• Prioritize ECMO for those with best prognosis and least expected duration based on condition/patient
  • Regional coordination of ECMO resources
  • Consider whether ECMO can be sustained as a therapy from commitment/ benefit standpoint (staffing, space, material resources vs demand for critical care)
Staffing levels / absenteeism Unable to maintain usual staffing
  • Alternative staffing models emphasizing supervisory care of critical care providers over larger numbers of patients
  • Provide child care, housing, other staff support.
Distributor shortages of supplies and medications Delayed or allocated shipments inadequate to meet demand
  • Implement PPE, medication, supply conservation, adaptation, other procedures in evidence-based, proportional fashion to shortage

Regional approaches to information sharing and decision-making vary greatly depending on the structure and function of the health-care coalition/jurisdictional emergency management. It is possible, depending on the status of the epidemic, that there will be no public declarations or activation of emergency operations centers, in which case, health-care systems that depend on those functions must plan alternate communication and coordination strategies. This may alter or obviate the ‘triggers’ for governmental action or legal protections.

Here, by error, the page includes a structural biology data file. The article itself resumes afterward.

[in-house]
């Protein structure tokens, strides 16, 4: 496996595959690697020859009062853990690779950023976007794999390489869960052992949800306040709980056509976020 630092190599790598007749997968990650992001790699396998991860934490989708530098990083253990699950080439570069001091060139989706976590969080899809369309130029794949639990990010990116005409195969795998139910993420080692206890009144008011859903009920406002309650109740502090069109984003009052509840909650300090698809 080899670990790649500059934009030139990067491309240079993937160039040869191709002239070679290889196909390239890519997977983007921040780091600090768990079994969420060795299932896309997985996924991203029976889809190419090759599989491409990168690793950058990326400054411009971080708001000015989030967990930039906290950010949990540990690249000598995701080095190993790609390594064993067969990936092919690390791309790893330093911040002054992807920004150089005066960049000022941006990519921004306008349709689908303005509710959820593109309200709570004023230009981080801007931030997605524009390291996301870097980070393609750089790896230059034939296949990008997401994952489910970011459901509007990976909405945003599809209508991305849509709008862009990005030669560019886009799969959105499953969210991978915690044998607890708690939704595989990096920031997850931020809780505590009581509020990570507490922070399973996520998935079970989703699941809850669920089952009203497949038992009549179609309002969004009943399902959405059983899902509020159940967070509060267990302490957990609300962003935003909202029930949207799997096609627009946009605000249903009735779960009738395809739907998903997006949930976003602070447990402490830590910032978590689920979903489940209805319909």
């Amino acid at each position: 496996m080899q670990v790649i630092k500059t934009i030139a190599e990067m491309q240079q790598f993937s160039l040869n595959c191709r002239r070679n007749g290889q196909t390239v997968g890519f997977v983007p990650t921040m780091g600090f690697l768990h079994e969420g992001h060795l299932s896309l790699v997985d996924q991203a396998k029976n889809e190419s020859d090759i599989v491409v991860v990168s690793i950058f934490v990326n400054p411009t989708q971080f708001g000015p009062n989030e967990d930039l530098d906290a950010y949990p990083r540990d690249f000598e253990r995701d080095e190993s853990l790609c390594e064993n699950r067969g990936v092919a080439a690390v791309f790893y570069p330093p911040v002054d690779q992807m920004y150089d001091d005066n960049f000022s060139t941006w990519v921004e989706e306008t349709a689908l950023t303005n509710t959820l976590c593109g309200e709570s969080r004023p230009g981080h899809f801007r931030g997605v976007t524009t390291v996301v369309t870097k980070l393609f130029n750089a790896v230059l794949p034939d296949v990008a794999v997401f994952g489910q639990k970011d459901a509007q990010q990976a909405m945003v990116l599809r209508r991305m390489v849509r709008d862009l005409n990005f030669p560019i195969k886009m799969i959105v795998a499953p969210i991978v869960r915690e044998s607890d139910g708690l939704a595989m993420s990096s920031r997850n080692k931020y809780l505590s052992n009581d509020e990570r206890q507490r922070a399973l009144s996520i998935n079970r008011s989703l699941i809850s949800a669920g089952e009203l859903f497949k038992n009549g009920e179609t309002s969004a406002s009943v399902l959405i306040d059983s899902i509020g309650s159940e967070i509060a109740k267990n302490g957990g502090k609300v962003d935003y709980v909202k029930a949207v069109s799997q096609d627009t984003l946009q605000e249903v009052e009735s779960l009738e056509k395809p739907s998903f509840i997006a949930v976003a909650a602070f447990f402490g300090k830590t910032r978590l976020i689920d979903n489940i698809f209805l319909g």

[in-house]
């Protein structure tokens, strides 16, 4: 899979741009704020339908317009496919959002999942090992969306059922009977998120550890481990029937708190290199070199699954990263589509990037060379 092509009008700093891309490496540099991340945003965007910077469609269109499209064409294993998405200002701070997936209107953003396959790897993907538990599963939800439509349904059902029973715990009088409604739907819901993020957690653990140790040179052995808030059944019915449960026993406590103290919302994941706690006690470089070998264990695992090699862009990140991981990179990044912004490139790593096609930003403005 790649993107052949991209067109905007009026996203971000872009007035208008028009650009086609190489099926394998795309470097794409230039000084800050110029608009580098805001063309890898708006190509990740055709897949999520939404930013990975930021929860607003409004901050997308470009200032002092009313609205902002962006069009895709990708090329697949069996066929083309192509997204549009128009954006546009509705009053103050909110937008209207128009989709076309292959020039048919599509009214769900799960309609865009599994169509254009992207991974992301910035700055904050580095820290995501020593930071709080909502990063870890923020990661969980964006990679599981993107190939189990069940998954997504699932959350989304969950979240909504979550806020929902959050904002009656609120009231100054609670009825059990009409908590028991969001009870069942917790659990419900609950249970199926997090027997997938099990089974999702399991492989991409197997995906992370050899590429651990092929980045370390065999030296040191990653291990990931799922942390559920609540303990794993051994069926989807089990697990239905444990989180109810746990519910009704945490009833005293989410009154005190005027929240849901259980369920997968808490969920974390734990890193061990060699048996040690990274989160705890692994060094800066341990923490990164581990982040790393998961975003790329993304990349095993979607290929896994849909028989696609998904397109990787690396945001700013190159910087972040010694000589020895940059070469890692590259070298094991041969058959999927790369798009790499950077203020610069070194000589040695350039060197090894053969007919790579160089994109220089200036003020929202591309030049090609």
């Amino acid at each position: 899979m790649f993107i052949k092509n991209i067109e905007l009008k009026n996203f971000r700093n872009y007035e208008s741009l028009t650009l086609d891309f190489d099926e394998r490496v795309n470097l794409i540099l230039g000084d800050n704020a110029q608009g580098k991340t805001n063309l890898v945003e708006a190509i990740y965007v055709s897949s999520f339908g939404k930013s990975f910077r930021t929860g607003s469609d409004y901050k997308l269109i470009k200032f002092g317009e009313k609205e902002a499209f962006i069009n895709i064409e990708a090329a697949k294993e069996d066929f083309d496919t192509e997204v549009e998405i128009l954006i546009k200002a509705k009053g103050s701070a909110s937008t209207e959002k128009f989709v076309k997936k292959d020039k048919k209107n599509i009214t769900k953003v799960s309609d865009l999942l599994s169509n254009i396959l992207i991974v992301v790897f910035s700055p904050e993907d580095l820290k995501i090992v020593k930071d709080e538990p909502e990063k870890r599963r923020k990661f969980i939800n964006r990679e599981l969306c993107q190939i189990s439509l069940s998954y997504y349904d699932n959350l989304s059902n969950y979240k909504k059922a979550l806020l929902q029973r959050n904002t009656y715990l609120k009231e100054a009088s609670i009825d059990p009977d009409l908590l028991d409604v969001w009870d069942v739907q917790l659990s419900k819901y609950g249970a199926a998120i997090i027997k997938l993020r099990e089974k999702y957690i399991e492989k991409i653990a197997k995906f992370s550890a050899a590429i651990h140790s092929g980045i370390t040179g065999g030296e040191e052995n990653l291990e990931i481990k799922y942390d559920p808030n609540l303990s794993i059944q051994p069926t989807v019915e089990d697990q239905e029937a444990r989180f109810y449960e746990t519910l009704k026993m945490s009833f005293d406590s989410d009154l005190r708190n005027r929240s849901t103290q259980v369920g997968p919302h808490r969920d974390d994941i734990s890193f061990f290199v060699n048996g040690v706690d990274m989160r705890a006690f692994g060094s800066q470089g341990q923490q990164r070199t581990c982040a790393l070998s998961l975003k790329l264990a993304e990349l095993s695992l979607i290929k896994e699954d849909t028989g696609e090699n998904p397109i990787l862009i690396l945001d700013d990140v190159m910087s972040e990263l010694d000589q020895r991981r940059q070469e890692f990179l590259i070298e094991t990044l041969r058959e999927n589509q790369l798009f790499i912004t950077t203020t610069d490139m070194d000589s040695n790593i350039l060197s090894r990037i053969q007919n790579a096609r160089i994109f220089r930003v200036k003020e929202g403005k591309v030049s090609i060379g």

Regional decision-making must incorporate critical care clinician input, particularly if any resource allocation strategies for critical care are required (see the TFMCC information sheet on Triage for more information). Regional disaster medical advisory committees (RDMAC – NAM 2012) may be very helpful in this situation – membership and role should be determined prior to the epidemic. Note that other physicians will need education on these issues and the process and will need input in other domains – eg, emergency medicine, anesthesia/surgery, infectious disease. The trigger for assembling this team, as well as its members and functions, should be part of its charter/governance structure.

The regions/coalitions should have a clear understanding with the state of what regulatory or governmental actions and assistance may be required once a specific trigger point is reached. For example:


Key resources for planning include:

 

Topic-specific evidence over the past 5 years

  1. US Dept of Health and Human Services Office of the Assistant Secretary for Preparedness and Response Technical Resources, Assistance Center, and Information Exchange (TRACIE). Alternate care site plans (technical assistance response). https://files.asprtracie.hhs.gov/documents/aspr-tracie-ta-acs-plans-508.pdf . Accessed March 14, 2020.